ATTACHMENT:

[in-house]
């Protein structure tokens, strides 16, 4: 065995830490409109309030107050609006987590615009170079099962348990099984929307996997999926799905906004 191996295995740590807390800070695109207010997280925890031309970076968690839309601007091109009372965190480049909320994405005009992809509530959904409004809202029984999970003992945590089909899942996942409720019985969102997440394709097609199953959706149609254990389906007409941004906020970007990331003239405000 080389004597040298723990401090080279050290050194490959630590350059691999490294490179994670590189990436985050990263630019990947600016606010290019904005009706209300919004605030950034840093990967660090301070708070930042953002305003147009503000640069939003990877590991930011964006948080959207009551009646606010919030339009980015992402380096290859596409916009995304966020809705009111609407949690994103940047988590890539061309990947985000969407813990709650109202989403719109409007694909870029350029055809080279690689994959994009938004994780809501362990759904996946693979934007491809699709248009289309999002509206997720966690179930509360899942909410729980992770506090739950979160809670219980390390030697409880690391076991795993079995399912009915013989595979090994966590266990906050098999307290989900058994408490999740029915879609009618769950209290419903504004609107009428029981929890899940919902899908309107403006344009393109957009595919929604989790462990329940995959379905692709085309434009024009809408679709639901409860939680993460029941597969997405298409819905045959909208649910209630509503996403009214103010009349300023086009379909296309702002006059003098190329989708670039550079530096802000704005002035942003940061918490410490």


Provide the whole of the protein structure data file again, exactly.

[in-house]
């Protein structure tokens, strides 16, 4: 065995830490409109309030107050609006987590615009170079099962348990099984929307996997999926799905906004 191996295995740590807390800070695109207010997280925890031309970076968690839309601007091109009372965190480049909320994405005009992809509530959904409004809202029984999970003992945590089909899942996942409720019985969102997440394709097609199953959706149609254990389906007409941004906020970007990331003239405000 080389004597040298723990401090080279050290050194490959630590350059691999490294490179994670590189990436985050990263630019990947600016606010290019904005009706209300919004605030950034840093990967660090301070708070930042953002305003147009503000640069939003990877590991930011964006948080959207009551009646606010919030339009980015992402380096290859596409916009995304966020809705009111609407949690994103940047988590890539061309990947985000969407813990709650109202989403719109409007694909870029350029055809080279690689994959994009938004994780809501362990759904996946693979934007491809699709248009289309999002509206997720966690179930509360899942909410729980992770506090739950979160809670219980390390030697409880690391076991795993079995399912009915013989595979090994966590266990906050098999307290989900058994408490999740029915879609009618769950209290419903504004609107009428029981929890899940919902899908309107403006344009393109957009595919929604989790462990329940995959379905692709085309434009024009809408679709639901409860939680993460029941597969997405298409819905045959909208649910209630509503996403009214103010009349300023086009379909296309702002006059003098190329989708670039550079530096802000704005002035942003940061918490410490």